Moldova’s minister of agriculture and food industry, Vasile Bumacov, recently visited with USDA’s Natural Resources Conservation Service (NRCS) to learn more about no-till and minimum-till systems – and how the agency supports farmers wanting to implement them.

NRCS briefed Minister Bumacov on technical and financial assistance programs that promote the use, by American farmers, of no-till and minimum-till systems, where crops are grown with little soil disturbance and the soil is kept covered with crop residue to conserve soil, water and energy. The assistance from NRCS provides U.S. farmers guidance and funding in putting these systems to work. Read more »

Get Back, Give Back: Federal Retiree Begins New ‘Career’ with US Forest Service

Bob Steelquist retired from NOAA’s Office of National Marine Sanctuaries in May 2014 after a long public-service career that also included the National Park Service, Washington Department of Fish and Wildlife and Puget Sound Water Quality Authority. He lives on the Olympic Peninsula, in Washington State, and recently began his second career as a volunteer with the U.S. Forest Service. (Courtesy Bob Steelquist). Forest Service photo.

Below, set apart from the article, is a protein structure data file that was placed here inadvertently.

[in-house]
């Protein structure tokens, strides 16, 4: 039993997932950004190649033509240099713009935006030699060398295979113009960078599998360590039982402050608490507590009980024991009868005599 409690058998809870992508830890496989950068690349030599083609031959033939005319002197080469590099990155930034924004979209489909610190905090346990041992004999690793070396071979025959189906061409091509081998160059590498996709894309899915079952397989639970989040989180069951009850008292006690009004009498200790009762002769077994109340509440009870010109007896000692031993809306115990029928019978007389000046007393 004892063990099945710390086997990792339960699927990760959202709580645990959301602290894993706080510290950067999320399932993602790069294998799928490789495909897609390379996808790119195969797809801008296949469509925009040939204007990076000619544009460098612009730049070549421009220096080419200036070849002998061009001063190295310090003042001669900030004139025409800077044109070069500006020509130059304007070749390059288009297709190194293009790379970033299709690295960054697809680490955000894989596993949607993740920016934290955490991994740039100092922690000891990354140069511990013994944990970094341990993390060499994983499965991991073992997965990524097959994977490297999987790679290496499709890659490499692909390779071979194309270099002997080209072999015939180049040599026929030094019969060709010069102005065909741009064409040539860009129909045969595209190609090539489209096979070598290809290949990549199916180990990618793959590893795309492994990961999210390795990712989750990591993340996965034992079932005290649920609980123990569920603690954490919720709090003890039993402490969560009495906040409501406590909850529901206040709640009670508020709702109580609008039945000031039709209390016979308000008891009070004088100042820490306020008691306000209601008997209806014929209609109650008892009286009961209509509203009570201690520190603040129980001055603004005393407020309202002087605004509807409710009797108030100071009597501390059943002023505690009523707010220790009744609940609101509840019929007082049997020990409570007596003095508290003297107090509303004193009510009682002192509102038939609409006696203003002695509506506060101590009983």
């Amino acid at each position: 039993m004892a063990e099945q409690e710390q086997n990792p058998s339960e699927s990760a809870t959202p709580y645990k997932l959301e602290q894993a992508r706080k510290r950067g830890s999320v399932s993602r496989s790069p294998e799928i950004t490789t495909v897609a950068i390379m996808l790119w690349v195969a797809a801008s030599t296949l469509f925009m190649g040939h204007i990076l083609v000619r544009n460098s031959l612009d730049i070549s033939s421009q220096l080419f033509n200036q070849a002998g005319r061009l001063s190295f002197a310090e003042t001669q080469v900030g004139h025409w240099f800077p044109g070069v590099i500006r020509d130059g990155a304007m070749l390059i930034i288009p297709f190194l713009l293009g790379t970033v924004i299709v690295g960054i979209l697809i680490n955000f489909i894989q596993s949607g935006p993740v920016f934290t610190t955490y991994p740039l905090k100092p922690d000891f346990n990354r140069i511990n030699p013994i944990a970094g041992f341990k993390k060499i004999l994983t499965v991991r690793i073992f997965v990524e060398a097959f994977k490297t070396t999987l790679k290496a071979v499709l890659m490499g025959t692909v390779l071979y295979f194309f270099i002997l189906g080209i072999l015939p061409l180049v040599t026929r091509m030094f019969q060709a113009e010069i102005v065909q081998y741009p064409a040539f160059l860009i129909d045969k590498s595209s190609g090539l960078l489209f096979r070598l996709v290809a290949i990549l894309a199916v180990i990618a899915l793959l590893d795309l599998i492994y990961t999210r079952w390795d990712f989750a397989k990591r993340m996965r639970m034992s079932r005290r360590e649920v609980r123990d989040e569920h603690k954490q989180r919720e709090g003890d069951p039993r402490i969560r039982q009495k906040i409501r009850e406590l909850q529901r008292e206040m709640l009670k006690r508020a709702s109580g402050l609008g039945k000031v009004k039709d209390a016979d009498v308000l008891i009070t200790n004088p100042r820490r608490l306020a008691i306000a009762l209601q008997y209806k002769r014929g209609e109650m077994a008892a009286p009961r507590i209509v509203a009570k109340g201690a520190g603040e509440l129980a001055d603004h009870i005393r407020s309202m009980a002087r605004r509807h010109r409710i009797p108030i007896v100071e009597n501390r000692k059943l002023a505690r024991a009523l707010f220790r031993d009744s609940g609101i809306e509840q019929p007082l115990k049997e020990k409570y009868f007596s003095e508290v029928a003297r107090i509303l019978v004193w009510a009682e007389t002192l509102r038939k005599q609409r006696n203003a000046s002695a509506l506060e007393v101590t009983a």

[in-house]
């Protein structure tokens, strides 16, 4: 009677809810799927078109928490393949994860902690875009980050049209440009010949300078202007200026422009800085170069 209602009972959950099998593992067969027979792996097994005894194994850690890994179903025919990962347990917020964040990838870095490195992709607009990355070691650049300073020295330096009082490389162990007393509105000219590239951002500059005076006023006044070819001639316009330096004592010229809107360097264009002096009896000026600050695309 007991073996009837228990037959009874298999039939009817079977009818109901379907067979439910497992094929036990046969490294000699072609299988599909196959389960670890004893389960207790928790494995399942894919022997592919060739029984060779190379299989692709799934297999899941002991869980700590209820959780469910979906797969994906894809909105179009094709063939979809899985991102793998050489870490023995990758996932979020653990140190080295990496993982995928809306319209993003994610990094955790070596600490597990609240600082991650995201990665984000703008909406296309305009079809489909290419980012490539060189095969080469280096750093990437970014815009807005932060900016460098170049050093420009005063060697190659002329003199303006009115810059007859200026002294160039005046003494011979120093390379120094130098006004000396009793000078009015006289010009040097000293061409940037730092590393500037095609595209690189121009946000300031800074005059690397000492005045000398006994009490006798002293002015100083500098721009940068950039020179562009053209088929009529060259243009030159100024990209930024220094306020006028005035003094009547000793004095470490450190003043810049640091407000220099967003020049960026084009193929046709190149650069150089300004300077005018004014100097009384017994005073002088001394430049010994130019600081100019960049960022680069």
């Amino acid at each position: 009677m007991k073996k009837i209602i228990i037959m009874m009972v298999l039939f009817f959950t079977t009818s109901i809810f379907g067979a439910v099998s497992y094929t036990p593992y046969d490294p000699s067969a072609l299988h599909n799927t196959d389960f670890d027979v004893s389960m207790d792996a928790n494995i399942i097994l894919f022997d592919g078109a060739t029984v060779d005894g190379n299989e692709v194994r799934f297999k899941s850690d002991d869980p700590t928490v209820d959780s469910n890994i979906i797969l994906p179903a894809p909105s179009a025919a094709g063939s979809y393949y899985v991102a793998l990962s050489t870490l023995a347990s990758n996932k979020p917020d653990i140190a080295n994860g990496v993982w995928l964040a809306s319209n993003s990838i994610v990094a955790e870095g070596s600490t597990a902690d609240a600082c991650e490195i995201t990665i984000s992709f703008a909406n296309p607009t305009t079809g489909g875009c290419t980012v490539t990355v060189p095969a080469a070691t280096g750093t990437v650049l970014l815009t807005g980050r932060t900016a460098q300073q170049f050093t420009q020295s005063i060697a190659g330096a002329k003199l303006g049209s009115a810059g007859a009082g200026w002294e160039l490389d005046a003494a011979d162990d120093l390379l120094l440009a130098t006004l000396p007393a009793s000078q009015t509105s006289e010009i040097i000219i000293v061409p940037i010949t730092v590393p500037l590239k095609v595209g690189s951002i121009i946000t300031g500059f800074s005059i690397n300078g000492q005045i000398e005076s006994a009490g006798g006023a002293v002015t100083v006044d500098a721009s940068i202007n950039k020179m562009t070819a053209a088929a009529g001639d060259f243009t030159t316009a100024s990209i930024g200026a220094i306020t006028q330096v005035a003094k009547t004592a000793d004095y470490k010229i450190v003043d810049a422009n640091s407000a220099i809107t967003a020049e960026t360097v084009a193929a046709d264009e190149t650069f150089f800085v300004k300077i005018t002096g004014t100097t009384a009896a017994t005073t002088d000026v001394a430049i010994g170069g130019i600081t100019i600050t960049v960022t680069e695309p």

Bob Steelquist retired from NOAA’s Office of National Marine Sanctuaries in May 2014 after a long public-service career that also included the National Park Service, Washington Department of Fish and Wildlife and Puget Sound Water Quality Authority. He lives on the Olympic Peninsula, in Washington State, and recently began his second career as a volunteer with the U.S. Forest Service. (Courtesy Bob Steelquist). Forest Service photo.

After nearly 32 years of combined federal and state natural resource management public service, I retired.

I have been blessed with a rewarding career. But before that final day working in the National Oceanic and Atmospheric Administration’s (NOAA) Olympic Coast National Marine Sanctuary arrived, I had already applied for and been accepted as a volunteer wilderness ranger in the Pasayten Wilderness of the Okanogan-Wenatchee National Forest in Washington State. It was the best promotion of my career. Read more »

World’s Best Soil Judgers Visit Washington, Meet Secretary Vilsack

Agriculture Secretary Tom Vilsack talks to winners of the 1st International Soil Judging Contest during their visit to USDA on Aug. 18. American college students took the top two places in the first ever international competition.